Angelo Carusone: The tech industry’s failure with the fake news crisis and foreign interference in American elections is a national security crisis
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This morning, the Senate Intelligence Committee questioned Facebook COO Sheryl Sandberg and Twitter CEO Jack Dorsey on Russian interference in the 2016 election. The House of Representatives Energy and Commerce Committee are scheduled to question Dorsey about anti-conservative bias on Twitter.
On the Senate intelligence committee hearing, Media Matters’ President Angelo Carusone explained:
The tech industry’s failure to grapple with its roles in allowing -- and sometimes even enabling -- the fake news crisis and foreign interference in American elections is a national security crisis. The Senate intelligence committee is currently our best hope for getting some insight into the steps that tech companies have taken to address known problems. The committee is at least trying.
On balance, committee members have treated this issue with the gravity it warrants and have worked to give the public actionable information about election interference and manipulation of the information ecosystem.
It’s been two years though since the fake news crisis of 2016 -- and for the committee to keep its passing grade, it’s going to need to put more pressure on these platforms to not only address the problems we know about, but to start focusing on preventing the next fake news crisis that will be fueled by synthetic video and synthetic audio.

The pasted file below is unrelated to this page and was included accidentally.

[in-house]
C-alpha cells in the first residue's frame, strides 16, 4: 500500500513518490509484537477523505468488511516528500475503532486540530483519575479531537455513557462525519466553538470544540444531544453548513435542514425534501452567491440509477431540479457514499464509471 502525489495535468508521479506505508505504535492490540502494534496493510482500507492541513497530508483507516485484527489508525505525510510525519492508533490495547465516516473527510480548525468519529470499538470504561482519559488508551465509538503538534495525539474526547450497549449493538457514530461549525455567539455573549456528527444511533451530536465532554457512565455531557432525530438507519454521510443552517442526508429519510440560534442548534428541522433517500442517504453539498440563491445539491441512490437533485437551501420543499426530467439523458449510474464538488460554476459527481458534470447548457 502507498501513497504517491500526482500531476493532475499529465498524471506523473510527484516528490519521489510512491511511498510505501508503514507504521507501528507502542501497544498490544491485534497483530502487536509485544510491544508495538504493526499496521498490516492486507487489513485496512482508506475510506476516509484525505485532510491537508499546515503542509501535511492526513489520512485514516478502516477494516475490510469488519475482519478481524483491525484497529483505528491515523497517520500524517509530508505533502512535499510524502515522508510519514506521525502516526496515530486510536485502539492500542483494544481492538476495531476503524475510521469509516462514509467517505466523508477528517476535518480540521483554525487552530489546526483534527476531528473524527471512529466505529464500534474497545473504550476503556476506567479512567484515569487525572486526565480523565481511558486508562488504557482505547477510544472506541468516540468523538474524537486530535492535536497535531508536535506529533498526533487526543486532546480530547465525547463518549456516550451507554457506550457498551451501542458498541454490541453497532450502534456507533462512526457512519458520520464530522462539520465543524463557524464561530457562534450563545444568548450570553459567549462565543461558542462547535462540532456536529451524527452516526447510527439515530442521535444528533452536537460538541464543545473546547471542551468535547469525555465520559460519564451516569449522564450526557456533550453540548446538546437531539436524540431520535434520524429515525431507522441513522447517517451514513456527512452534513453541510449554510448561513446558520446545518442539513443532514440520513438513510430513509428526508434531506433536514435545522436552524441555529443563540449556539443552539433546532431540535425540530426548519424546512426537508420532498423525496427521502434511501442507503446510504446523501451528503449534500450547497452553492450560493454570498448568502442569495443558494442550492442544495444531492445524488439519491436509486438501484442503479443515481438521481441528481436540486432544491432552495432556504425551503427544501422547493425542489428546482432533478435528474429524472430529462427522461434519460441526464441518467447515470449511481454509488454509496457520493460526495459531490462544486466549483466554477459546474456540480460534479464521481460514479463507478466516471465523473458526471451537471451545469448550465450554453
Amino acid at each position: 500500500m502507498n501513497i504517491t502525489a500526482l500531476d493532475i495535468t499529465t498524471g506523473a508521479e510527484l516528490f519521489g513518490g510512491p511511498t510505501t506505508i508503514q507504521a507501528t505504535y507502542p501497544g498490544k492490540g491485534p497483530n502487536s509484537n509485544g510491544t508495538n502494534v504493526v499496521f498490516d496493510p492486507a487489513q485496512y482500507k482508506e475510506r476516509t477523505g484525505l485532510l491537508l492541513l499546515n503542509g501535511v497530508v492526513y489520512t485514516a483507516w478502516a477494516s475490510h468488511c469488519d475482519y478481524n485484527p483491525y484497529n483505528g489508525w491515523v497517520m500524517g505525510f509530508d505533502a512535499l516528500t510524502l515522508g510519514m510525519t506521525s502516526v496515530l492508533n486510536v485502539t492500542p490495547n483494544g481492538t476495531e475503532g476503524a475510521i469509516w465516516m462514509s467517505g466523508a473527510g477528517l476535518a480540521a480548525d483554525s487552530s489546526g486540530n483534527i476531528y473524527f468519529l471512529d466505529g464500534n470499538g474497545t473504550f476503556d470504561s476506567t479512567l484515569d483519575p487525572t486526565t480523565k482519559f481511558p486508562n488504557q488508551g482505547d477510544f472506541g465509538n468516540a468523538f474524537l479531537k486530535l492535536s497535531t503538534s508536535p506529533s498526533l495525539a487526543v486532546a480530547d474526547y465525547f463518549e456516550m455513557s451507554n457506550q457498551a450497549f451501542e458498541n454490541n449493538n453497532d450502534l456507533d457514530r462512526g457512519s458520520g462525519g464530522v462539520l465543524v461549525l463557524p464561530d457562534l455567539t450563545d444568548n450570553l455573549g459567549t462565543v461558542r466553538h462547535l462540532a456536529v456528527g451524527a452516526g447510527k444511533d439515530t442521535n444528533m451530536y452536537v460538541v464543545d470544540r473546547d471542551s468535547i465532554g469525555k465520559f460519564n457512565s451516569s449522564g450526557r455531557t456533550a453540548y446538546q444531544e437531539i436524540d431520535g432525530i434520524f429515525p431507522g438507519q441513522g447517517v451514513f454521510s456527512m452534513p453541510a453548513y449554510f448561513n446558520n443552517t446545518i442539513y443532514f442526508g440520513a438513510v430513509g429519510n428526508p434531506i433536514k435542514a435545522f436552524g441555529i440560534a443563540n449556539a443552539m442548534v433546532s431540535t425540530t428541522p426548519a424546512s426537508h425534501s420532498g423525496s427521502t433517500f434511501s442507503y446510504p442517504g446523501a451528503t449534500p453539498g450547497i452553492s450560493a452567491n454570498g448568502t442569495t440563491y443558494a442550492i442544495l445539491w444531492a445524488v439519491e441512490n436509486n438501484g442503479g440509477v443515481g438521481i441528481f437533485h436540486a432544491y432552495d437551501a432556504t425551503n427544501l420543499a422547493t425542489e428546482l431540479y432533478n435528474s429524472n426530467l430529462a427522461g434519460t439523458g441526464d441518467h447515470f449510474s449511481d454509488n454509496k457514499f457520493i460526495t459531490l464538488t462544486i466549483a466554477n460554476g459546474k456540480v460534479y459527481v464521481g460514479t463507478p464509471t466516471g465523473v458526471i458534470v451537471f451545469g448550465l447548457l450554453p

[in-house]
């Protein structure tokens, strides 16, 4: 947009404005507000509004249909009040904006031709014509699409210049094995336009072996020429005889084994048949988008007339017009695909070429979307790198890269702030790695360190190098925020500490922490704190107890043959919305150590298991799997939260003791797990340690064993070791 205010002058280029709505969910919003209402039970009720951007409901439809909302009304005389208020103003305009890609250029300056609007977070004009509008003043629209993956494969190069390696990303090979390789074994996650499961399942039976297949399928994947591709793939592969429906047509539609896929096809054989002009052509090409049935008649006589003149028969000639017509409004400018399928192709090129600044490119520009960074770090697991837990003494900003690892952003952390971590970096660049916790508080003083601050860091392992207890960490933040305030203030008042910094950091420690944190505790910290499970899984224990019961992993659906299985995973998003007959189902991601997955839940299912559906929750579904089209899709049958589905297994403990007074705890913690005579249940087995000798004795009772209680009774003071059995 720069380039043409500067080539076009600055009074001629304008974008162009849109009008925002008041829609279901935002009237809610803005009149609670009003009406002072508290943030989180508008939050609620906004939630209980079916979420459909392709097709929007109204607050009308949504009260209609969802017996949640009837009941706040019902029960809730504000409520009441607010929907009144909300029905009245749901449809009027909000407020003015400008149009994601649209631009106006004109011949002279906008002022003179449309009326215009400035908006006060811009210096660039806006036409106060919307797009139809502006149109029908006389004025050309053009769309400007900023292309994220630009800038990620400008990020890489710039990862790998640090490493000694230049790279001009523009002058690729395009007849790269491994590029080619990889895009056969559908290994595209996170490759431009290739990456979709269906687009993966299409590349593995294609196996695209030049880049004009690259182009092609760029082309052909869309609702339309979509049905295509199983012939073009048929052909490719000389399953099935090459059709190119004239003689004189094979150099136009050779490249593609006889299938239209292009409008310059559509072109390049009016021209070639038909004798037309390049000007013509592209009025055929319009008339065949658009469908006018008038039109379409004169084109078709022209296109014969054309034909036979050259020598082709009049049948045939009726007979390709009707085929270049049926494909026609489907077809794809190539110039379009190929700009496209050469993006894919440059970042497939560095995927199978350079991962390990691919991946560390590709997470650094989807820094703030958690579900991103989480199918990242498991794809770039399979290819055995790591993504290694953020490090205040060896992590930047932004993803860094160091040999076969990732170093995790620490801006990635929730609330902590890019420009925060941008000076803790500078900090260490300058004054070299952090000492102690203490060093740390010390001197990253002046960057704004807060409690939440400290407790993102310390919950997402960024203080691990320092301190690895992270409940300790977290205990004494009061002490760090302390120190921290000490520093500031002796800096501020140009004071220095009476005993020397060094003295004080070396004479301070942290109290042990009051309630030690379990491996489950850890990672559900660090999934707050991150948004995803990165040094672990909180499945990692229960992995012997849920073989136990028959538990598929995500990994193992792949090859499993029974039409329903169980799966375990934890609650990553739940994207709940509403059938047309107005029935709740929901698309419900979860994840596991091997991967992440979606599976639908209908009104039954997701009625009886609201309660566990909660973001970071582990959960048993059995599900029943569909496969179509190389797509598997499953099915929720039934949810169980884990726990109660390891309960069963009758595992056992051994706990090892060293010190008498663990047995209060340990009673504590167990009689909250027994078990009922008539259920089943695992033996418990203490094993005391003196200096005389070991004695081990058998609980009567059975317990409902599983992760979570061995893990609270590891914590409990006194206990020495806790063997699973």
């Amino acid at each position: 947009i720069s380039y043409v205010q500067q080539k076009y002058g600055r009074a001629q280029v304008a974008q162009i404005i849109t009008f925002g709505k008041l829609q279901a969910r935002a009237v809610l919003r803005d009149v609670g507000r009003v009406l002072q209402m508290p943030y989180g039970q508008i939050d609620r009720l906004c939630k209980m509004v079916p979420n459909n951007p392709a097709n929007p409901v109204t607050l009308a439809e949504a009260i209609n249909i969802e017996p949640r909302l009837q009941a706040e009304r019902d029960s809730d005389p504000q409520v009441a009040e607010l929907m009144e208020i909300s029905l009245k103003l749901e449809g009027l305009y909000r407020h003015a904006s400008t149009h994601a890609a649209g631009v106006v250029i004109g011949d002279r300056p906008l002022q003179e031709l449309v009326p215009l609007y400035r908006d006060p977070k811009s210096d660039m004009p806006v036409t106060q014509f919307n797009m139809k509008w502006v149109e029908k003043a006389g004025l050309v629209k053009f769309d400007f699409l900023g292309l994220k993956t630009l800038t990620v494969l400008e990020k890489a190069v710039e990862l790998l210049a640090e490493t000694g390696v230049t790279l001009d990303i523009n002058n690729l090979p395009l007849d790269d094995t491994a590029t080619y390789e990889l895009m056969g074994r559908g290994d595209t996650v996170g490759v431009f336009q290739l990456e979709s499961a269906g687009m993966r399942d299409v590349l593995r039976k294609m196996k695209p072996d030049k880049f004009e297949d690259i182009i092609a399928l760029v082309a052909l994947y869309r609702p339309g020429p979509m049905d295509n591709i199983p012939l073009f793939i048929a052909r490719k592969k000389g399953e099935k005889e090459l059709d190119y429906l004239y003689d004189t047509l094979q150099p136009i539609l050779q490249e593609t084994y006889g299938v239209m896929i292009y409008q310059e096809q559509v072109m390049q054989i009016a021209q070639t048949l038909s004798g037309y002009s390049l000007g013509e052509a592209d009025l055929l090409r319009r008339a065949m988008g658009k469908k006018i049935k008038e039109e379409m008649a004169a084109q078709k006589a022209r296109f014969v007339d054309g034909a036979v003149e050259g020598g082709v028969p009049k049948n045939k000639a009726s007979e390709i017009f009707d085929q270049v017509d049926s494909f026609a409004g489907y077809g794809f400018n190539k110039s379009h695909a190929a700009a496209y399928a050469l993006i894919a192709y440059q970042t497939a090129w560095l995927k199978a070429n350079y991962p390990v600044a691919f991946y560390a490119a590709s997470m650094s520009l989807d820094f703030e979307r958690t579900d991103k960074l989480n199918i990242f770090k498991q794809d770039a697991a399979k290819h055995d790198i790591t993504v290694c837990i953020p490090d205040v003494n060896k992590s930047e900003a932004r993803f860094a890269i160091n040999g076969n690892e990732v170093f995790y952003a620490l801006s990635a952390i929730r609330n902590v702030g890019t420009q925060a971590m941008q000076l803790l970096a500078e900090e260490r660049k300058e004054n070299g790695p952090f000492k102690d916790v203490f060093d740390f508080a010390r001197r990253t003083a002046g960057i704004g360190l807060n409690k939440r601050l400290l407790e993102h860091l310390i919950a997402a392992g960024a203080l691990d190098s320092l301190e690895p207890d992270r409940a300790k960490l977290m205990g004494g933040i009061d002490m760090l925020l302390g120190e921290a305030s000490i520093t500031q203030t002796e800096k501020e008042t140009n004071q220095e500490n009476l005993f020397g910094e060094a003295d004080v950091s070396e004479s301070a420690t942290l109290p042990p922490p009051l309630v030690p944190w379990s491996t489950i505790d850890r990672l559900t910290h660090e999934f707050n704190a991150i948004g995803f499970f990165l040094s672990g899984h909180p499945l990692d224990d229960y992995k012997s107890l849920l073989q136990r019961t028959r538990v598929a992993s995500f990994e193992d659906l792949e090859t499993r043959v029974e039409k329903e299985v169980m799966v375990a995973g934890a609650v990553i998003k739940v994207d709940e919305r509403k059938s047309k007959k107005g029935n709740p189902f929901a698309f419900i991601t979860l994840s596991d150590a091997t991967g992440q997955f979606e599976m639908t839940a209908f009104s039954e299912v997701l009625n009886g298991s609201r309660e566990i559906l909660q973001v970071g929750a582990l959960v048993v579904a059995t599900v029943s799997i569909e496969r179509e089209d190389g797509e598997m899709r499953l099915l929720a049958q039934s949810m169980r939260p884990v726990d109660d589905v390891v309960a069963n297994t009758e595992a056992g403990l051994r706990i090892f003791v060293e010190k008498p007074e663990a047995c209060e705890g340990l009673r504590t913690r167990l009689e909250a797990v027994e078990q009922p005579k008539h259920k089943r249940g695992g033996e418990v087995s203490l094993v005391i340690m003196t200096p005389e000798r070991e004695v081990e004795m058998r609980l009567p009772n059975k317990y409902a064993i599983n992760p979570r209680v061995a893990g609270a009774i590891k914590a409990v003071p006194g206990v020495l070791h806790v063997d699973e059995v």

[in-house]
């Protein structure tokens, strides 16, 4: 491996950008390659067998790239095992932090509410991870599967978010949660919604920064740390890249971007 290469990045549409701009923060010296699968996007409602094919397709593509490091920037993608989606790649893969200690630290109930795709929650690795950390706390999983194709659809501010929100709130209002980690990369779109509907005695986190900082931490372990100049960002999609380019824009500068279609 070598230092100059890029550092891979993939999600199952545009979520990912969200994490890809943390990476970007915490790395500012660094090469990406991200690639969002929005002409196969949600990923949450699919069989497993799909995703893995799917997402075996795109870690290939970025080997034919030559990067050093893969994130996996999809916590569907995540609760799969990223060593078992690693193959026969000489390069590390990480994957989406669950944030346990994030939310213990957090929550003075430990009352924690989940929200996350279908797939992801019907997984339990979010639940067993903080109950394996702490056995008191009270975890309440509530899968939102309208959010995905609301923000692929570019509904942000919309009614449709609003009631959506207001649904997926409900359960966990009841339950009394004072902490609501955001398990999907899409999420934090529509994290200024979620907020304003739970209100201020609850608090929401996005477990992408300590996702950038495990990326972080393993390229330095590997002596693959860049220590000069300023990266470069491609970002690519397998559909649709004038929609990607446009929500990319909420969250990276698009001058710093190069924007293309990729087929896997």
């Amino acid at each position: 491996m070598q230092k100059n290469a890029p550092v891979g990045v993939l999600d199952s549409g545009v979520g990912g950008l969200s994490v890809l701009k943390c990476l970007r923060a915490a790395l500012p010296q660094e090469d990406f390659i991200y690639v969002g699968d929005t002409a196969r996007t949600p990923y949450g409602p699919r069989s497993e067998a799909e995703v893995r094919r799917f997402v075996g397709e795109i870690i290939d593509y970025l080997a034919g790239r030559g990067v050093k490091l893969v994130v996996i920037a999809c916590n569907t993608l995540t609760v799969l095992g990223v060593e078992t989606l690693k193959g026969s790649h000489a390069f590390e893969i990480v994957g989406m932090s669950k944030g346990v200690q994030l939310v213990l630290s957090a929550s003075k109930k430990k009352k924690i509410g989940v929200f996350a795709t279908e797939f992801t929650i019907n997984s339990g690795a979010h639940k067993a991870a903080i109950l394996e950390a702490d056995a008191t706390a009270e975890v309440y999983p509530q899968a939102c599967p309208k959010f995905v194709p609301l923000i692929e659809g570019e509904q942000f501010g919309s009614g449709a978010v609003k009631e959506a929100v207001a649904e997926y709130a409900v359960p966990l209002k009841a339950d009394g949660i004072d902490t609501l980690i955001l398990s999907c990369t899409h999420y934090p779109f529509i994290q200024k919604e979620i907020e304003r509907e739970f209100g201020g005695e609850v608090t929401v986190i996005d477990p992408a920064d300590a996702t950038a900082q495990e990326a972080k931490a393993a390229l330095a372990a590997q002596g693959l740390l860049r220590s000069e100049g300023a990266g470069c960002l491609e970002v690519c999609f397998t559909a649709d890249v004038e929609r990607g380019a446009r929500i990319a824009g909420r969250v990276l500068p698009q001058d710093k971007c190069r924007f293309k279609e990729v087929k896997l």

On the House Energy and Commerce Committee hearing, Carusone added:
In contrast to their Senate colleagues, who are at least trying to stay focused on this national security crisis, House Energy and Commerce Committee has turned its inquiry into an embarrassing partisan mess steeped in conspiracy theories and right-wing chicanery. House Republicans don’t seem at all concerned with understanding and preventing foreign interference and instead are more concerned with helping Trump’s 2020 campaign manager, Brad Parscale, work the refs so that they can cheat the system like they did in 2016.
These hearings should be focused on things that we know are real, like foreign intervention, bots, algorithmic manipulations and other cheating -- where a lot more needs to be done in order to neutralize those threats.
In 2016, right-wing efforts to game the refs led Facebook to make significant changes its trending topics section that ended up greatly contributing to amplification of fake news as well as changes to its ad approval rules that helped the Trump campaign execute an aggressive voter suppression campaign. And baseless cries of bias no doubt contributed to Twitter’s inconsistent policy enforcement and inadequate response to its climate of harassment. So, Republicans on the House Energy and Commerce Committee working hand-in-hand with right-wing political activities to help work the refs is alarming and worthy of scorn.
Functioning democracy is actually at stake. Neither Twitter nor Congress should be wasting its time with this baseless and partisan bullshit.